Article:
The initial treatment for quadriceps and patellar tendinopathy involves relative rest by decreasing the frequency of activity or avoiding the activities that put stress on the tendons such as running and jumping. Cross training activities that involve lower loads on the tendon such as cycling or swimming can typically be performed in order to maintain cardiovascular fitness while avoiding or decreasing the frequency of the activities that cause pain.
Physical therapy is a very important component in the treatment of patellar and quadriceps tendinopathy. Performing specific strengthening exercises, such as eccentric exercises or heavy slow resistance training that is designed to gradually increase the load through the quadriceps and patellar tendons over time, allows the tendons to become stronger. This allows the tendons to better handle the high stresses placed on them with activities such as running and jumping. Stretching exercises can also be beneficial if there are tight muscles in the thigh. In addition, improving running technique and landing technique when jumping can be beneficial.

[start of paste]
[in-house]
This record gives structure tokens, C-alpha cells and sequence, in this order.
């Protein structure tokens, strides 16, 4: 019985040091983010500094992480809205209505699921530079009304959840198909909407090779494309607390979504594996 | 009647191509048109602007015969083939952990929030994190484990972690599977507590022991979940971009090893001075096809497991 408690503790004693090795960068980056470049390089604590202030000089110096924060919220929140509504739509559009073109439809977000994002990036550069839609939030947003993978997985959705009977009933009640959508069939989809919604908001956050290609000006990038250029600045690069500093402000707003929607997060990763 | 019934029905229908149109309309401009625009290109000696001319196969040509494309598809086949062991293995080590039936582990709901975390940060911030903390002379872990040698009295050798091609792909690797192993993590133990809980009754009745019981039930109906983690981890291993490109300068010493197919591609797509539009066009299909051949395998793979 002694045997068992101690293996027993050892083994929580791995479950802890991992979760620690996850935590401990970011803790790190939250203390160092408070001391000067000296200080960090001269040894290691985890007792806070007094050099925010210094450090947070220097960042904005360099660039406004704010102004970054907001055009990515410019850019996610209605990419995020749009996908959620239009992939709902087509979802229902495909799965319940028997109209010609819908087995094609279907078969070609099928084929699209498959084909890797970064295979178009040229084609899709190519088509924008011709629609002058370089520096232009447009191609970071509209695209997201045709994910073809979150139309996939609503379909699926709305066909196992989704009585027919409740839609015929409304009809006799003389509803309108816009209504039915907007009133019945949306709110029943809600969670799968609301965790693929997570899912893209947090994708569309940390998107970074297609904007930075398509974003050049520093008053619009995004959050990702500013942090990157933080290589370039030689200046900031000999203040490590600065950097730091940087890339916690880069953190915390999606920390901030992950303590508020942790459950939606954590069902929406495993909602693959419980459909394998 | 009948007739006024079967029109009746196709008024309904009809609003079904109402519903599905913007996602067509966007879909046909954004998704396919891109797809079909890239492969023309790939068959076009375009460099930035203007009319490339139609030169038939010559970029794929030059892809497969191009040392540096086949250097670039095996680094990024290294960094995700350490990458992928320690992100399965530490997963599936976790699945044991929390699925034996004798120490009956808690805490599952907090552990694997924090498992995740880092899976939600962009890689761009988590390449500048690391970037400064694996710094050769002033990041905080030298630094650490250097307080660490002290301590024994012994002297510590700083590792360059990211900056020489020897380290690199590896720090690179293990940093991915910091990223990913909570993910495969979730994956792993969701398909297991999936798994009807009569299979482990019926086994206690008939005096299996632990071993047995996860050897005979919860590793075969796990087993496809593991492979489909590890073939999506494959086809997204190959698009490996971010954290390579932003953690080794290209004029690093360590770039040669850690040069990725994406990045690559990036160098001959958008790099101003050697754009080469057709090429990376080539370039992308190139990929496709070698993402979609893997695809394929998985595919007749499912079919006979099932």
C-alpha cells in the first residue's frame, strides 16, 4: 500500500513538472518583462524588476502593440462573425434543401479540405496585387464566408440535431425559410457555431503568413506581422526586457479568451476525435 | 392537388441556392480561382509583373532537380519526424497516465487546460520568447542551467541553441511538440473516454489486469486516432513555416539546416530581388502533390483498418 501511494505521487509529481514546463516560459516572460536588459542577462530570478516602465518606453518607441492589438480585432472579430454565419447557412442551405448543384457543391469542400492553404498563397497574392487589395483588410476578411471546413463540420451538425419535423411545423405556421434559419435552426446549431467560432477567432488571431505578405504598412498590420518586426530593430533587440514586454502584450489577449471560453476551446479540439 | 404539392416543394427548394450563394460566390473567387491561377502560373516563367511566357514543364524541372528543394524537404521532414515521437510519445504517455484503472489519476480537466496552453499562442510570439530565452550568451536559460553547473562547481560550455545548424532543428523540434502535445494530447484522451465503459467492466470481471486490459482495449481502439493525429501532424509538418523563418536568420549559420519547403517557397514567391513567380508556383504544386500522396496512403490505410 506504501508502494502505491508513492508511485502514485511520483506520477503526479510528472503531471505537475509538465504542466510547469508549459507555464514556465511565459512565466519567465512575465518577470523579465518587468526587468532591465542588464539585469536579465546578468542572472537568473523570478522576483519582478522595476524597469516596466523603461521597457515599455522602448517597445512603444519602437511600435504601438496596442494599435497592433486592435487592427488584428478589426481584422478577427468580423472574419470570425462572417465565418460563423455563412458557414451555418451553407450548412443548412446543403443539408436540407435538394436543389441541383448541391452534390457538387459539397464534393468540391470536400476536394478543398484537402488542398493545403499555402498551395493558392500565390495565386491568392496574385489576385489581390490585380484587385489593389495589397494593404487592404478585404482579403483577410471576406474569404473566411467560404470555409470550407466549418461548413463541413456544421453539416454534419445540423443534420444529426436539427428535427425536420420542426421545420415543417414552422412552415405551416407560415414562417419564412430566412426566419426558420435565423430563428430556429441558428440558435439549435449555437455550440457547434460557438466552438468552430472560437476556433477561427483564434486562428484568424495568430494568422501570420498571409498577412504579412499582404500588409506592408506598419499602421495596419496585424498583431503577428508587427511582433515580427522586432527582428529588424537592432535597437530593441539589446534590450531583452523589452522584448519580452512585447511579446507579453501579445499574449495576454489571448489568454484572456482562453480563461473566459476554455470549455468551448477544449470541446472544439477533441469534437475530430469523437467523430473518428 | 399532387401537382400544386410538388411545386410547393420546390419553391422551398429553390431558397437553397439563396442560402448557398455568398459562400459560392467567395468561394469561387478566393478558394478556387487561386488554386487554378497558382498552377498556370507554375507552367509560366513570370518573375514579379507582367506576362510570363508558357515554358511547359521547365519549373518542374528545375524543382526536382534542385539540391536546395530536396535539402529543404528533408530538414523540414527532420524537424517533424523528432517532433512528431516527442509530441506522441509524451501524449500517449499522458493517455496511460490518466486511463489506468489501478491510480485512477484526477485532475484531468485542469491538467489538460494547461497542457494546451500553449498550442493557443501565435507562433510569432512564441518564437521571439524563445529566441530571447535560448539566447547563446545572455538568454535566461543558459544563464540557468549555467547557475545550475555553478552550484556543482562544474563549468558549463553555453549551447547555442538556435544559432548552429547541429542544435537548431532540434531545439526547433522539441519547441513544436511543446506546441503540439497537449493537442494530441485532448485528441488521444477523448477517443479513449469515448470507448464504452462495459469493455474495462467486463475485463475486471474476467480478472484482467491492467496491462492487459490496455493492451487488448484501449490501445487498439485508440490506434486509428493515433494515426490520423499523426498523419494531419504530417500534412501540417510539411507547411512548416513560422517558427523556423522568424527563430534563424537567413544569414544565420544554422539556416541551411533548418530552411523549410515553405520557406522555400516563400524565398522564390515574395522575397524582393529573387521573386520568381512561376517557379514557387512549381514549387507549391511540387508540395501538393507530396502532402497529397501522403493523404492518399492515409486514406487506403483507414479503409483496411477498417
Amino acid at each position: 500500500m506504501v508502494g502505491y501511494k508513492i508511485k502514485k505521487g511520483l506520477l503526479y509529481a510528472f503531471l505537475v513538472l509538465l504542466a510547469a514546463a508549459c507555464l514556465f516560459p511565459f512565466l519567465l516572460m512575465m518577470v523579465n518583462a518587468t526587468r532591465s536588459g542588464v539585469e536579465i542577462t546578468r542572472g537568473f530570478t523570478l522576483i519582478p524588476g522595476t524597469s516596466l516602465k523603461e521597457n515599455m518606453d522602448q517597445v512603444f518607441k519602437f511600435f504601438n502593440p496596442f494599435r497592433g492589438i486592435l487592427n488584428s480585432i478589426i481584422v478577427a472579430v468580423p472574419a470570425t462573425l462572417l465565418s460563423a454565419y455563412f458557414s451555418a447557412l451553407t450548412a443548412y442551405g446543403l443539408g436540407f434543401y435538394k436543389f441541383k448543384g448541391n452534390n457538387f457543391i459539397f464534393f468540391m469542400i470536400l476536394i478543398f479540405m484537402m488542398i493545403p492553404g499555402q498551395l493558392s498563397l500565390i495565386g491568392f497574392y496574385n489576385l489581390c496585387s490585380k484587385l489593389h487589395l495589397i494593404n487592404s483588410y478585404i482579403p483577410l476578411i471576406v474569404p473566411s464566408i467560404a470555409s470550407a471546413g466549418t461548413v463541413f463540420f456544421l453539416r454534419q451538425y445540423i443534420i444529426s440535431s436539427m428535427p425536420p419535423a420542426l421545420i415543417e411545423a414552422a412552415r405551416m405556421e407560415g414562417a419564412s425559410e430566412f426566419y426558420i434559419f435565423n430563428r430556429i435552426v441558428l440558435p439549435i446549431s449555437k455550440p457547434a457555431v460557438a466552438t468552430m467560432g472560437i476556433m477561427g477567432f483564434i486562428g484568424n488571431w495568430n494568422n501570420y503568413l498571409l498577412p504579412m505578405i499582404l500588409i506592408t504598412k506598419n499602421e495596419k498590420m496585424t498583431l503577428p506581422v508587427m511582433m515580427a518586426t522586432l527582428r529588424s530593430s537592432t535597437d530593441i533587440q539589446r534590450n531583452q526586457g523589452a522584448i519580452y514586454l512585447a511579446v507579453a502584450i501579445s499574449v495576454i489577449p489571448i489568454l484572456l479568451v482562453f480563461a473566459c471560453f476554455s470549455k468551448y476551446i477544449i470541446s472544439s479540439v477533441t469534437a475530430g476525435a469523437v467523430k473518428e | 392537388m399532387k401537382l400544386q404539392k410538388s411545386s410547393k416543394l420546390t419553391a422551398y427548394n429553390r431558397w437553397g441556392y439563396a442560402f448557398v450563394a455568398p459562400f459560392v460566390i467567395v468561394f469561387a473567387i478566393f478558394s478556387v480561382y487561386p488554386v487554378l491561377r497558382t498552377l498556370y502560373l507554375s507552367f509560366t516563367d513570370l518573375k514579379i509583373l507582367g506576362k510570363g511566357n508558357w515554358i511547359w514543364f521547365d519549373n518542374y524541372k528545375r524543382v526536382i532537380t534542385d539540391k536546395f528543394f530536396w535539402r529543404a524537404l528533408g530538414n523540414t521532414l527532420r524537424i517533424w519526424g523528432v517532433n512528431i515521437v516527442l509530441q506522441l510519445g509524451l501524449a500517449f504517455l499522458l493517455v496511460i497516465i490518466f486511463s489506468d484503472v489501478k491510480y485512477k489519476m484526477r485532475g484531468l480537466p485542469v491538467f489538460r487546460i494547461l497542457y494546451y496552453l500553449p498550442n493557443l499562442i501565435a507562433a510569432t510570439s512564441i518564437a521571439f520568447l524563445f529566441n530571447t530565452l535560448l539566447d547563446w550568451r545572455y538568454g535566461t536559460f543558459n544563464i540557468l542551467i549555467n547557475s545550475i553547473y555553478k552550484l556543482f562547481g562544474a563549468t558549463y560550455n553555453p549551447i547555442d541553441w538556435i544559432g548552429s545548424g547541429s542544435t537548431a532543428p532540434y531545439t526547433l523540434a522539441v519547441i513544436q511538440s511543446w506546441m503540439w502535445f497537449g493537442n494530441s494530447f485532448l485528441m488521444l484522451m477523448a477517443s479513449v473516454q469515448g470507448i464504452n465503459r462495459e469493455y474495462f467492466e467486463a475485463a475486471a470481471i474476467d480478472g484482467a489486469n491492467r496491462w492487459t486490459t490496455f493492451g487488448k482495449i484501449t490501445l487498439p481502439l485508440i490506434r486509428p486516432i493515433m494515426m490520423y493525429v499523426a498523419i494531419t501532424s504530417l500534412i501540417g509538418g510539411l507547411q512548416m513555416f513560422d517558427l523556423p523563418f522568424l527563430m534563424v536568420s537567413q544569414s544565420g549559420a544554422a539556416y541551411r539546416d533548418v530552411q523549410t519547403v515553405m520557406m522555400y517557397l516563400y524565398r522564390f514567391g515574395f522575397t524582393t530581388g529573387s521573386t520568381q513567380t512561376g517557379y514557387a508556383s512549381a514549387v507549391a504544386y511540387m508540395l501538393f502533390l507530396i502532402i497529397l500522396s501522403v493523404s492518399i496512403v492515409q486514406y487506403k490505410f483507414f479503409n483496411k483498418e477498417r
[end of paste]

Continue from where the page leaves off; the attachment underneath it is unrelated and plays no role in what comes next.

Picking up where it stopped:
If pain and dysfunction persist despite relative rest and physical therapy, other treatment options can be considered. These include extracorporeal shock wave therapy, which uses sound waves to stimulate healing. Regenerative medicine procedures such as a platelet-rich plasma (PRP) injection performed into the area of damage within the patellar or quadriceps tendon can stimulate the body’s natural healing process. A percutaneous ultrasonic tendon debridement can be performed. This is a minimally invasive procedure that involves using ultrasonic energy to break down and remove the damaged tissue within the tendon. Nonoperative treatment is successful in most patients with patellar and quadriceps tendinopathy, but open or arthroscopic surgery may be considered for patients with persistent pain and dysfunction.